Greyhounds are allegedly being flown to the UK before being rerouted to China for racing, despite bans on exports there.
The Integrity Unit of Greyhound Racing Victoria is investigating, according to the Herald Sun.
Jo-Anne McArthur We Animals
It wouldn’t be the first time export rules have been breached in order to earn extra cash from dogs deemed “too slow” for Australian tracks. In 2016, 179 greyhound trainers and owners were charged for having allegedly exporteddogs to Macau, a region of China notorious for greyhound racing. In 2017, three Australians were found to have shipped 96 dogs there.
Despite an appalling cruelty record, the Macau Canidrome was the country’s only legal dog-racing facility until its closure in 2018. This begs the question: in 2021, where exactly are these exported dogs going? The one thing we know for sure is that nothing good will happen to them.
Both abroad and in Australia, greyhound racing is fraught with cruelty. Dogs often spend their entire lives muzzled inside cramped, filthy cages, except when they’re taken out to race. These gentle, sociable animals rarely know the comfort of a kind word or a loving touch. Illnesses and injuries – including broken legs, heatstroke, and heart attacks – claim the lives of many of them.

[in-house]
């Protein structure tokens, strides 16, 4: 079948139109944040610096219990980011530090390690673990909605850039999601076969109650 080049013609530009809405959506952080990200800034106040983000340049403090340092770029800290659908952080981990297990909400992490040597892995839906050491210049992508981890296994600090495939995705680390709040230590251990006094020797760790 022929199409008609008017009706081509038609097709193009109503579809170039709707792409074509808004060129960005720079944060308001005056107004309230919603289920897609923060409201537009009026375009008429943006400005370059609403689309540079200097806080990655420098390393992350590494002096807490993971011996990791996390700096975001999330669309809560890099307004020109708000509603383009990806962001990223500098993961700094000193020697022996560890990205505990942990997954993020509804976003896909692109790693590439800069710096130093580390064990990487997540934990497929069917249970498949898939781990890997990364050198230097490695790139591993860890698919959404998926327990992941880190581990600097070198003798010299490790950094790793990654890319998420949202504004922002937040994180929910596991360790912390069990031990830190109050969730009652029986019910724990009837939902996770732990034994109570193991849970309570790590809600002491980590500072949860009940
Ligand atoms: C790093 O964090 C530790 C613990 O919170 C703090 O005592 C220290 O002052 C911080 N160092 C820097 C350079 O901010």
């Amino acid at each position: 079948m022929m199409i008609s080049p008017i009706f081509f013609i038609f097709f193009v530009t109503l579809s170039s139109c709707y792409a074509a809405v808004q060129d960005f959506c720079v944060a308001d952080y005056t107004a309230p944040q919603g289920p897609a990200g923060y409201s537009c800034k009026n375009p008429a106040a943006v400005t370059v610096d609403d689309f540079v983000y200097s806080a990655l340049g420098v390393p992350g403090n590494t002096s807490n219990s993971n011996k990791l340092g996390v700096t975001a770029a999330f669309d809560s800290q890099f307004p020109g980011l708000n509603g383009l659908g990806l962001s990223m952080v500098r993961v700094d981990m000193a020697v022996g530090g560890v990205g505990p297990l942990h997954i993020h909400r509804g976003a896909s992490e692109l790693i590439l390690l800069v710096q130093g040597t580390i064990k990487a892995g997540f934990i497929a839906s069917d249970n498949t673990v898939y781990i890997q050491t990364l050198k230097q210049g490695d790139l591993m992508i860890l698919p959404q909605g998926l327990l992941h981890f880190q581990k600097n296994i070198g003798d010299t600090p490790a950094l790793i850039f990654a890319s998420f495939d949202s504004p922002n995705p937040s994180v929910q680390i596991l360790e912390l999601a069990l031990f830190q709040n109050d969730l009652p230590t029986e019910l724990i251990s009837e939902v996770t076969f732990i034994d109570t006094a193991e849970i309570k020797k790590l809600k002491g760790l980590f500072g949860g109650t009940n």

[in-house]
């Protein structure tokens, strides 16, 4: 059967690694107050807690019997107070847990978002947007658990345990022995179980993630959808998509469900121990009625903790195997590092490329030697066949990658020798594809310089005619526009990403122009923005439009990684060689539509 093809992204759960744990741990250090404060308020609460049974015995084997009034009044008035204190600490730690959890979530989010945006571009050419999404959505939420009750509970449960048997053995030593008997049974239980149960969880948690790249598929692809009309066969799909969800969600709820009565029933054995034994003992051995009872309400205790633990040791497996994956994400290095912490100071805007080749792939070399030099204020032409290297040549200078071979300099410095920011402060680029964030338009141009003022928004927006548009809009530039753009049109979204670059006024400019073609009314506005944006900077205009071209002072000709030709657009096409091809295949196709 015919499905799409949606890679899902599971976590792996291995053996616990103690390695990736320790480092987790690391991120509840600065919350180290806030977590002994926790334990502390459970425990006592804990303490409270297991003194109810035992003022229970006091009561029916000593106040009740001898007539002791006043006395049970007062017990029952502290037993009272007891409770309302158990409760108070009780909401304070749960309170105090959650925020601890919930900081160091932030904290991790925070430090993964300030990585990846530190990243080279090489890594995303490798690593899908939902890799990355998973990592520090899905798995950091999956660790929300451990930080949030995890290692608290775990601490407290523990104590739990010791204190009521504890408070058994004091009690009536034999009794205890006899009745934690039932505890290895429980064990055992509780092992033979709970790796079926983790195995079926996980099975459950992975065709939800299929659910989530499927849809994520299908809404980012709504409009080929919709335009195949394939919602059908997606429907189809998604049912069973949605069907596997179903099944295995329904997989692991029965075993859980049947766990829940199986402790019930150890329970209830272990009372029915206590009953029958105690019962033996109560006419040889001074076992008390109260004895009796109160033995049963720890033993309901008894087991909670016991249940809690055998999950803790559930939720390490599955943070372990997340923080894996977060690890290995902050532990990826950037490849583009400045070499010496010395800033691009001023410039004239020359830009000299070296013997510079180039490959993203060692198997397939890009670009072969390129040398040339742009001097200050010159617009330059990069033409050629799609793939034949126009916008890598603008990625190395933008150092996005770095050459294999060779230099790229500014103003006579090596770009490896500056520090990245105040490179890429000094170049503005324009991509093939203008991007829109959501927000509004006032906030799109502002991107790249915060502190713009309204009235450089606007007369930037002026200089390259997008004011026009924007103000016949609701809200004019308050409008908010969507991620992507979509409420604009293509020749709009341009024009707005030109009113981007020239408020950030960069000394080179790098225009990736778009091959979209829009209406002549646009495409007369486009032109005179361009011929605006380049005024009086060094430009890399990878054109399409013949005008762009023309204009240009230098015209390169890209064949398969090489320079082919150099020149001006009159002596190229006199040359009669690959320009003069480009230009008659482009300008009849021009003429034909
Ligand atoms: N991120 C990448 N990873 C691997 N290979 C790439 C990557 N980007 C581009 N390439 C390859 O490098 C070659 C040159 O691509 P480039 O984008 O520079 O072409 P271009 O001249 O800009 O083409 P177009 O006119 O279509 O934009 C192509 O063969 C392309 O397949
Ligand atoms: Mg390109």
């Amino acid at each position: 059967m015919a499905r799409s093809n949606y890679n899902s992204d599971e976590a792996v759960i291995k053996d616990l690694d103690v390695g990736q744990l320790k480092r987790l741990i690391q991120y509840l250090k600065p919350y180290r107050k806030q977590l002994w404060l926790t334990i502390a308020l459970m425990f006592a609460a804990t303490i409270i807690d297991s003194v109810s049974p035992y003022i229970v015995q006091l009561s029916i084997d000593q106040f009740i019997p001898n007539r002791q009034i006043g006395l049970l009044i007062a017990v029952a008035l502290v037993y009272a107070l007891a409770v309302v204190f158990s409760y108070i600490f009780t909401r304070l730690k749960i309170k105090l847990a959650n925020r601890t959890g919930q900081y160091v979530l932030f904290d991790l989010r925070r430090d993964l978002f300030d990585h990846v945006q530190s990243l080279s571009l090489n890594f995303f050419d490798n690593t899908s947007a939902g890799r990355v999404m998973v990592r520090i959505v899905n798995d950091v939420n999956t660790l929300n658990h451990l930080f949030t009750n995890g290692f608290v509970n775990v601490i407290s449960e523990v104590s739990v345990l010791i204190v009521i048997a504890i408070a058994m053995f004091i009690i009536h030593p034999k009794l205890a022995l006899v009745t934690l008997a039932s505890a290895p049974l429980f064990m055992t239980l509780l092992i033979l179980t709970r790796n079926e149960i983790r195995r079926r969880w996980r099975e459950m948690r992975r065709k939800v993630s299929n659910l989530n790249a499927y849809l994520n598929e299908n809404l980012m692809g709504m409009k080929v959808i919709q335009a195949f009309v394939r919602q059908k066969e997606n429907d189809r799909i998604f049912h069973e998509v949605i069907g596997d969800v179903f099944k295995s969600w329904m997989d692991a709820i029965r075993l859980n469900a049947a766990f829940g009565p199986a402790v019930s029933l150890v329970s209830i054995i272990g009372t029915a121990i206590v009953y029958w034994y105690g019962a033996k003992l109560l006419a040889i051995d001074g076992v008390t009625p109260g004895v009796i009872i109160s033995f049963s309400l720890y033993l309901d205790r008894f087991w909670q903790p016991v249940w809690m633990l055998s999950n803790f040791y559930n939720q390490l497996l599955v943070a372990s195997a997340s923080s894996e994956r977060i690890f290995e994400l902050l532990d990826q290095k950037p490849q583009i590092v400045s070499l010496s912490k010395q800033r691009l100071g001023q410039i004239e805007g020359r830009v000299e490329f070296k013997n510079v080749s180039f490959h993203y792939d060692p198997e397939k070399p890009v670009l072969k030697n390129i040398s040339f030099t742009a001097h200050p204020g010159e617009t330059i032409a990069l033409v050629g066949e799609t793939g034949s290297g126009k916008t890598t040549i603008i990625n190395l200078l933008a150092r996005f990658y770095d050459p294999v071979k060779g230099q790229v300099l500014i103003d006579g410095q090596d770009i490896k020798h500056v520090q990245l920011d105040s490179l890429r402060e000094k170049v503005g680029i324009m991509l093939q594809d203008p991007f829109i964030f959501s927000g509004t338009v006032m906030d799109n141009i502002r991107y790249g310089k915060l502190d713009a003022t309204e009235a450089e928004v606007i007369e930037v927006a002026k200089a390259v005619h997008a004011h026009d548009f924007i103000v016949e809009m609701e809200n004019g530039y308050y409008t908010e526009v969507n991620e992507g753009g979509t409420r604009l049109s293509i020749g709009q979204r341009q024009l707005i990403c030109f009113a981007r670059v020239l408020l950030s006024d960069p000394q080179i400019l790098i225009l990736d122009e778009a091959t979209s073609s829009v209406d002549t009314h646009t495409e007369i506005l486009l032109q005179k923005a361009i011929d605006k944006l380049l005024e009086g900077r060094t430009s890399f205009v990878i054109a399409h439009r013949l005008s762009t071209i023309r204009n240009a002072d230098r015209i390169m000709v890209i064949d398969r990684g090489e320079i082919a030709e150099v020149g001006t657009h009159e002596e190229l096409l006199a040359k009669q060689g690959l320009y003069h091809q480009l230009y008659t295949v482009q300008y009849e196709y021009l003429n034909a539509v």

According to the Coalition for the Protection of Greyhounds, so far in 2021, 100 greyhounds have died on Australian tracks and 6,484 have been injured.
Then there’s the fact that thousands of dogs simply go missing every year. In the 2019-20 financial year, there were 3,554 greyhounds in New South Wales who should have been adopted, but statistics show that only 1,405 were retained by trainers, rehomed privately or accepted by an animal rescue or adoption agency. This is a discrepancy of 2,149 dogs who are not accounted for.
What more will it take for the government to stop pretending that this industry cares about animal welfare?
Please take a moment to sign our petition to the New South Wales government requesting that it ban this disgusting “sport”: